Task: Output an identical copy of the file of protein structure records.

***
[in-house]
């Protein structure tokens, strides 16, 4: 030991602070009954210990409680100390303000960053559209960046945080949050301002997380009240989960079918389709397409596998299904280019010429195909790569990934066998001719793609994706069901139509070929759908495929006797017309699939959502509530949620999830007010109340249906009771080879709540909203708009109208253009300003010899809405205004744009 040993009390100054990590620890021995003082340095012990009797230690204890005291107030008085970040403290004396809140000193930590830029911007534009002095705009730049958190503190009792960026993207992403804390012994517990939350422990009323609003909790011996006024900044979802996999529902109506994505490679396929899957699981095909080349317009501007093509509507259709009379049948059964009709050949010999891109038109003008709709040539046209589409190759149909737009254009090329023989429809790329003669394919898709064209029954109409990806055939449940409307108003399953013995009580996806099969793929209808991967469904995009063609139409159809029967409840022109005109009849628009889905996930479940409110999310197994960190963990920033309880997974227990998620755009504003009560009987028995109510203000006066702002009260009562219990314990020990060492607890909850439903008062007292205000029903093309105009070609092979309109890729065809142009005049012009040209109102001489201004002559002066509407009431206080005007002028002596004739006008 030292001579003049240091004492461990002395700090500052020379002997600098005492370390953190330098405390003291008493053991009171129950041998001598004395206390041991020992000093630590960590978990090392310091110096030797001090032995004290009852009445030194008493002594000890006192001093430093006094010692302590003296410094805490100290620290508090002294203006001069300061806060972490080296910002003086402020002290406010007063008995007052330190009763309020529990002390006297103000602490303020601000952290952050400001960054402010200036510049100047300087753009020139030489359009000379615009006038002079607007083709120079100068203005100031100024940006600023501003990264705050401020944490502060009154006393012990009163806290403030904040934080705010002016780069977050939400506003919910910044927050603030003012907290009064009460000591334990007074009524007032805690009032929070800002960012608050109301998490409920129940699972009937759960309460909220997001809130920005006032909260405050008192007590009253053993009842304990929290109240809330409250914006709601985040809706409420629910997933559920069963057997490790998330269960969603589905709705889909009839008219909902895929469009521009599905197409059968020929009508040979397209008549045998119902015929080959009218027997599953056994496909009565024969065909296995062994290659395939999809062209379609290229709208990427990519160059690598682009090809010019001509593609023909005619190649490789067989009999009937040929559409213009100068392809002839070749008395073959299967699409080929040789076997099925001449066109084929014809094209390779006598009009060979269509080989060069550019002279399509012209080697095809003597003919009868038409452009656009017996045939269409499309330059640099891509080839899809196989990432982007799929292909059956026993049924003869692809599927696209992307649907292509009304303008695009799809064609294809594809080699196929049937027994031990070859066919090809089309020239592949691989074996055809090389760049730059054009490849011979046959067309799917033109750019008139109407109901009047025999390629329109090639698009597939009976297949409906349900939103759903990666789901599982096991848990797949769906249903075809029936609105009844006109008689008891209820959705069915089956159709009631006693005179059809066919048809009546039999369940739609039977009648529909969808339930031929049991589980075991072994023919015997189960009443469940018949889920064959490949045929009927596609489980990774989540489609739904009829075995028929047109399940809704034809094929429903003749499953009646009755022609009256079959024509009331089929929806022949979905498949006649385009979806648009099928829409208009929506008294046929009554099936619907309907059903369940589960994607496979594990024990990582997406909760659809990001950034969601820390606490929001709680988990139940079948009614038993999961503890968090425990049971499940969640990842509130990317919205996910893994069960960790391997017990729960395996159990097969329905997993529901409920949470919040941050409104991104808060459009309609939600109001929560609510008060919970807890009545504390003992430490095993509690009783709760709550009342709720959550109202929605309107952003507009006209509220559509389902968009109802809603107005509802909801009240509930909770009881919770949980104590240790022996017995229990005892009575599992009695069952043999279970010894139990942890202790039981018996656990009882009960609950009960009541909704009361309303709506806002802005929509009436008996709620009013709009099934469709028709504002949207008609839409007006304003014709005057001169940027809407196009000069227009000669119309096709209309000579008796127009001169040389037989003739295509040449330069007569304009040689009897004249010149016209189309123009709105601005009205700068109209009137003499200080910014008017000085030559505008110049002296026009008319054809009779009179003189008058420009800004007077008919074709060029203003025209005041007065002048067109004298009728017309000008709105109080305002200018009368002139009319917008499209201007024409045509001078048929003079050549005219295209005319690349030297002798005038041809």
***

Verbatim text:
[in-house]
């Protein structure tokens, strides 16, 4: 030991602070009954210990409680100390303000960053559209960046945080949050301002997380009240989960079918389709397409596998299904280019010429195909790569990934066998001719793609994706069901139509070929759908495929006797017309699939959502509530949620999830007010109340249906009771080879709540909203708009109208253009300003010899809405205004744009 040993009390100054990590620890021995003082340095012990009797230690204890005291107030008085970040403290004396809140000193930590830029911007534009002095705009730049958190503190009792960026993207992403804390012994517990939350422990009323609003909790011996006024900044979802996999529902109506994505490679396929899957699981095909080349317009501007093509509507259709009379049948059964009709050949010999891109038109003008709709040539046209589409190759149909737009254009090329023989429809790329003669394919898709064209029954109409990806055939449940409307108003399953013995009580996806099969793929209808991967469904995009063609139409159809029967409840022109005109009849628009889905996930479940409110999310197994960190963990920033309880997974227990998620755009504003009560009987028995109510203000006066702002009260009562219990314990020990060492607890909850439903008062007292205000029903093309105009070609092979309109890729065809142009005049012009040209109102001489201004002559002066509407009431206080005007002028002596004739006008 030292001579003049240091004492461990002395700090500052020379002997600098005492370390953190330098405390003291008493053991009171129950041998001598004395206390041991020992000093630590960590978990090392310091110096030797001090032995004290009852009445030194008493002594000890006192001093430093006094010692302590003296410094805490100290620290508090002294203006001069300061806060972490080296910002003086402020002290406010007063008995007052330190009763309020529990002390006297103000602490303020601000952290952050400001960054402010200036510049100047300087753009020139030489359009000379615009006038002079607007083709120079100068203005100031100024940006600023501003990264705050401020944490502060009154006393012990009163806290403030904040934080705010002016780069977050939400506003919910910044927050603030003012907290009064009460000591334990007074009524007032805690009032929070800002960012608050109301998490409920129940699972009937759960309460909220997001809130920005006032909260405050008192007590009253053993009842304990929290109240809330409250914006709601985040809706409420629910997933559920069963057997490790998330269960969603589905709705889909009839008219909902895929469009521009599905197409059968020929009508040979397209008549045998119902015929080959009218027997599953056994496909009565024969065909296995062994290659395939999809062209379609290229709208990427990519160059690598682009090809010019001509593609023909005619190649490789067989009999009937040929559409213009100068392809002839070749008395073959299967699409080929040789076997099925001449066109084929014809094209390779006598009009060979269509080989060069550019002279399509012209080697095809003597003919009868038409452009656009017996045939269409499309330059640099891509080839899809196989990432982007799929292909059956026993049924003869692809599927696209992307649907292509009304303008695009799809064609294809594809080699196929049937027994031990070859066919090809089309020239592949691989074996055809090389760049730059054009490849011979046959067309799917033109750019008139109407109901009047025999390629329109090639698009597939009976297949409906349900939103759903990666789901599982096991848990797949769906249903075809029936609105009844006109008689008891209820959705069915089956159709009631006693005179059809066919048809009546039999369940739609039977009648529909969808339930031929049991589980075991072994023919015997189960009443469940018949889920064959490949045929009927596609489980990774989540489609739904009829075995028929047109399940809704034809094929429903003749499953009646009755022609009256079959024509009331089929929806022949979905498949006649385009979806648009099928829409208009929506008294046929009554099936619907309907059903369940589960994607496979594990024990990582997406909760659809990001950034969601820390606490929001709680988990139940079948009614038993999961503890968090425990049971499940969640990842509130990317919205996910893994069960960790391997017990729960395996159990097969329905997993529901409920949470919040941050409104991104808060459009309609939600109001929560609510008060919970807890009545504390003992430490095993509690009783709760709550009342709720959550109202929605309107952003507009006209509220559509389902968009109802809603107005509802909801009240509930909770009881919770949980104590240790022996017995229990005892009575599992009695069952043999279970010894139990942890202790039981018996656990009882009960609950009960009541909704009361309303709506806002802005929509009436008996709620009013709009099934469709028709504002949207008609839409007006304003014709005057001169940027809407196009000069227009000669119309096709209309000579008796127009001169040389037989003739295509040449330069007569304009040689009897004249010149016209189309123009709105601005009205700068109209009137003499200080910014008017000085030559505008110049002296026009008319054809009779009179003189008058420009800004007077008919074709060029203003025209005041007065002048067109004298009728017309000008709105109080305002200018009368002139009319917008499209201007024409045509001078048929003079050549005219295209005319690349030297002798005038041809």